Early Detection of Interconnect Degradation by Continuous Monitoring of RF Impedance
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- Early Detection of Interconnect Degradation by Continuous Monitoring of RF Impedance
- Kwon, Daeil; Azarian, Michael H.; Pecht, Michael
- Impedance; Interconnection; Reliability; Time-domain analysis
- Issue Date
- IEEE-INST ELECTRICAL ELECTRONICS ENGINEERS INC
- IEEE TRANSACTIONS ON DEVICE AND MATERIALS RELIABILITY, v.9, no.2, pp.296 - 304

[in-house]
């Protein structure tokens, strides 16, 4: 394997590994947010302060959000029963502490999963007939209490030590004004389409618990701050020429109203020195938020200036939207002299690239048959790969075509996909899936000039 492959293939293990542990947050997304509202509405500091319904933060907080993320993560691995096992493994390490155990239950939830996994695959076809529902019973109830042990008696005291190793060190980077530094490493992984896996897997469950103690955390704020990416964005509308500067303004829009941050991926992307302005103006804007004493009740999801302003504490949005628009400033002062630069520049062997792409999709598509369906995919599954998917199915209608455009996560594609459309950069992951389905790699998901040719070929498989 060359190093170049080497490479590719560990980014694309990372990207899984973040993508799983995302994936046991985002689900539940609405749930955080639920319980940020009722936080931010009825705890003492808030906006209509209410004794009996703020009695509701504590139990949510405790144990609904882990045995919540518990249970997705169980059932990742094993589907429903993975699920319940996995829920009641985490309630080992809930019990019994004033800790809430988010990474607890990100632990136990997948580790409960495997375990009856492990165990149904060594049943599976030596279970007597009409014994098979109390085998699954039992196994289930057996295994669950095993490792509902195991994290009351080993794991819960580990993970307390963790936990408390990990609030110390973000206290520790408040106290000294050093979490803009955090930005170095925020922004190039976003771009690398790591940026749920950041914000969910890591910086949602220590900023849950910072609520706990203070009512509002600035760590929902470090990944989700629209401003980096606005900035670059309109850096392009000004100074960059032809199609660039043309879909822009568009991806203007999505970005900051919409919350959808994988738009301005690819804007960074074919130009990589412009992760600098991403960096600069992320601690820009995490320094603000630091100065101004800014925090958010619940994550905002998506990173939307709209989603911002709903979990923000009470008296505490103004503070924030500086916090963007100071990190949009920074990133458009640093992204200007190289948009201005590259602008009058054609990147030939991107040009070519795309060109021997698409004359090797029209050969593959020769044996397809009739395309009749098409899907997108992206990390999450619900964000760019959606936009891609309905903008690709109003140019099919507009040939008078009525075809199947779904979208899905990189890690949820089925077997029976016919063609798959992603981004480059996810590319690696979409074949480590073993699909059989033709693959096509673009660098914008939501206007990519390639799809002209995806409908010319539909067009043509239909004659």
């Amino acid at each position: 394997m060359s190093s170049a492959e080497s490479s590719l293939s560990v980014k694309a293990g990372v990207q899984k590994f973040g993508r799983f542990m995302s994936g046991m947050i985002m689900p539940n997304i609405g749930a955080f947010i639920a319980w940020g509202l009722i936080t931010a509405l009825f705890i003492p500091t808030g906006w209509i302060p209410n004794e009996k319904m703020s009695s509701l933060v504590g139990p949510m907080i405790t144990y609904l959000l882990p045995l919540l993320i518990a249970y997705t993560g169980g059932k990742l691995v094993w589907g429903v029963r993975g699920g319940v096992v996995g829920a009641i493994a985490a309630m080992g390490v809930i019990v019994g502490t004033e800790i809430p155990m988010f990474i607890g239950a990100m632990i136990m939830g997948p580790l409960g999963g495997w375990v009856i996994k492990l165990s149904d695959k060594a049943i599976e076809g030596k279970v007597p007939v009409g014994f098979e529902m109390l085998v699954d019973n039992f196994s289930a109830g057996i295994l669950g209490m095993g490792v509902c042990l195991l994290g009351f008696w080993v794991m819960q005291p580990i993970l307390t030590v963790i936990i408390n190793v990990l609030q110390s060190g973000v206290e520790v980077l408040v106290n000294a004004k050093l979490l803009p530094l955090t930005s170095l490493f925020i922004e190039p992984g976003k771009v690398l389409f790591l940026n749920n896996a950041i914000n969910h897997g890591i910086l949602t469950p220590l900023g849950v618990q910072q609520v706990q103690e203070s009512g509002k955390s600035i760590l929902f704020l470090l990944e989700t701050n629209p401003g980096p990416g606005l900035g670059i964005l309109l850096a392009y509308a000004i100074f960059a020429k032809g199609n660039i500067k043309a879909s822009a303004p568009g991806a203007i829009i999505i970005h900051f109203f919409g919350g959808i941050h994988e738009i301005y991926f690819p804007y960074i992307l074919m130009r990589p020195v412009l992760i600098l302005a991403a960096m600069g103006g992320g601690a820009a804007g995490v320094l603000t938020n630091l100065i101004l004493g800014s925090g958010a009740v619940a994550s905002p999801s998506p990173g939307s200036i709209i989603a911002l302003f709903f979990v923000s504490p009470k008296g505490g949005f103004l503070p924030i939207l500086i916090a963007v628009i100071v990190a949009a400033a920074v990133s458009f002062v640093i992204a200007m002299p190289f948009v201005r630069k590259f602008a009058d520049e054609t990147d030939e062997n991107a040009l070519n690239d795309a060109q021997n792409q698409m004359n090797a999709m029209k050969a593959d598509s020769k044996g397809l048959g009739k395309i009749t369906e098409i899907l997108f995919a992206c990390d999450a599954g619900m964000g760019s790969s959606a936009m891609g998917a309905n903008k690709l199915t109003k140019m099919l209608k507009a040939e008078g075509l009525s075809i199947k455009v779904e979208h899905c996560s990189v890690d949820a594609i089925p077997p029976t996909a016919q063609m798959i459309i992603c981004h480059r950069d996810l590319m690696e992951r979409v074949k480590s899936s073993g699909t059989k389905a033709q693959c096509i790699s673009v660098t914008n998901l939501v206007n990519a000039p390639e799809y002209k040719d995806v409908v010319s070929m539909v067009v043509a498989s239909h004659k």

- Traditional methods used to monitor interconnect reliability are based on measurement of dc resistance. DC resistance is well suited for characterizing electrical continuity, such as identifying an open circuit, but is not useful for detecting a partially degraded interconnect. Degradation of interconnects, such as cracking of solder joints due to fatigue or shock loading, usually initiates at an exterior surface and propagates toward the interior. At frequencies above several hundred megahertz, signal propagation is concentrated at the surface of interconnects, a phenomenon known as the skin effect. Due to the skin effect, RF impedance monitoring offers a more sensitive and reproducible means of sensing interconnect degradation than dc resistance. Since the operation of many types of electronic product requires transmission of signals with significant frequency components in the gigahertz range, this has the further implication that even a small crack at the surface of an interconnect may adversely affect the performance of current and future electronics. This paper demonstrates the value of RF impedance measurements as an early indicator of physical degradation of solder joints as compared to dc-resistance measurements. Mechanical fatigue tests have been conducted with an impedance-controlled circuit board on which a surface mount component was soldered. Simultaneous measurements were performed of dc resistance and time domain reflection coefficient as a measure of RF impedance while the solder joints were stressed. The RF impedance was observed to increase in response to the early stages of cracking of the solder joint while the dc resistance remained constant. Failure analysis revealed that the RF impedance increase resulted from a physical crack, which initiated at the surface of the solder joint and propagated only partway across the solder joint. A comparison between RF impedance and event detectors was made to compare their respective sensitivities in detecting interconnect degradation. These test results indicate that RF impedance can serve as a nondestructive early indicator of solder joint degradation and as an improved means for assessing reliability of high-speed electronics.
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